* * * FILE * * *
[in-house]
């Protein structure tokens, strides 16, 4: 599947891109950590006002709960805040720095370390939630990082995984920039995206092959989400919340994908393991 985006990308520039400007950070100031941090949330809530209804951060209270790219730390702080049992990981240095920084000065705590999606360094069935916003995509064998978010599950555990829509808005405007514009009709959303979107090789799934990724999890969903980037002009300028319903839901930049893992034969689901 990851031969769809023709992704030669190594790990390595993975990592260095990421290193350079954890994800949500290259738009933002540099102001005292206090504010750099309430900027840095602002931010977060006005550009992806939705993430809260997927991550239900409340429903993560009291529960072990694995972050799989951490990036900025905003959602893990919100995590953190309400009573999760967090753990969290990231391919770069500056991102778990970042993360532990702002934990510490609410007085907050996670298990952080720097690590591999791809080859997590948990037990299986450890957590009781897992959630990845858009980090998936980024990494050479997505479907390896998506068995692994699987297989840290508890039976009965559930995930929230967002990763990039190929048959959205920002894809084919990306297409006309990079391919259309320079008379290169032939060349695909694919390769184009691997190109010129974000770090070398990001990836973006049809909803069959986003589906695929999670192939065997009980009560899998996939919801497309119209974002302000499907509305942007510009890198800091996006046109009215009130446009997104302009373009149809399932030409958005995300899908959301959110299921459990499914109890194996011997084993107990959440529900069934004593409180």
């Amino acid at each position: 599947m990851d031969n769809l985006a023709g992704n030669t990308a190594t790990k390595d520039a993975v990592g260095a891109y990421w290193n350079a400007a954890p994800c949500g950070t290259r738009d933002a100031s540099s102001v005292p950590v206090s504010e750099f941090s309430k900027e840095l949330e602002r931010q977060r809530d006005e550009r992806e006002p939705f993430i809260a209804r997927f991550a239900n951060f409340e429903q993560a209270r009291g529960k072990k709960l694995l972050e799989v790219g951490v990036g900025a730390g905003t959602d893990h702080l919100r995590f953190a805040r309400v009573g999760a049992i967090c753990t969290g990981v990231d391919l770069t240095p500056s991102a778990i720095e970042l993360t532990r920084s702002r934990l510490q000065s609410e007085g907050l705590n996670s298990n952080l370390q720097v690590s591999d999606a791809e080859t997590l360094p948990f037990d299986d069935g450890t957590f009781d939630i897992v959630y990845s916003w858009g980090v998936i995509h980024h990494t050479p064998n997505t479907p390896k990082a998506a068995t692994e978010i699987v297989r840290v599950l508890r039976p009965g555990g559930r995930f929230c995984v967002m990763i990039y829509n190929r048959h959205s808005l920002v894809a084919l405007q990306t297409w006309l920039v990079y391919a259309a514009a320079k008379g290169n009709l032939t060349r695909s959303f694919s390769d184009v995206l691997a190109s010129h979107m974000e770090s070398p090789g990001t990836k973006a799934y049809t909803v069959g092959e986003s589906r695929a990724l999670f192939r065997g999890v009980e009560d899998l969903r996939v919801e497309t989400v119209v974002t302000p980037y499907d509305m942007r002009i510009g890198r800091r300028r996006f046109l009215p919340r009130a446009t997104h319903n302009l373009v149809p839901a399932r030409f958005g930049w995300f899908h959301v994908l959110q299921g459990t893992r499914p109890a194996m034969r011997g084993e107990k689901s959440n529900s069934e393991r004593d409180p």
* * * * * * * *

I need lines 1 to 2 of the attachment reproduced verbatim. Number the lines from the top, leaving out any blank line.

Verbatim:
[in-house]
């Protein structure tokens, strides 16, 4: 599947891109950590006002709960805040720095370390939630990082995984920039995206092959989400919340994908393991 985006990308520039400007950070100031941090949330809530209804951060209270790219730390702080049992990981240095920084000065705590999606360094069935916003995509064998978010599950555990829509808005405007514009009709959303979107090789799934990724999890969903980037002009300028319903839901930049893992034969689901 990851031969769809023709992704030669190594790990390595993975990592260095990421290193350079954890994800949500290259738009933002540099102001005292206090504010750099309430900027840095602002931010977060006005550009992806939705993430809260997927991550239900409340429903993560009291529960072990694995972050799989951490990036900025905003959602893990919100995590953190309400009573999760967090753990969290990231391919770069500056991102778990970042993360532990702002934990510490609410007085907050996670298990952080720097690590591999791809080859997590948990037990299986450890957590009781897992959630990845858009980090998936980024990494050479997505479907390896998506068995692994699987297989840290508890039976009965559930995930929230967002990763990039190929048959959205920002894809084919990306297409006309990079391919259309320079008379290169032939060349695909694919390769184009691997190109010129974000770090070398990001990836973006049809909803069959986003589906695929999670192939065997009980009560899998996939919801497309119209974002302000499907509305942007510009890198800091996006046109009215009130446009997104302009373009149809399932030409958005995300899908959301959110299921459990499914109890194996011997084993107990959440529900069934004593409180």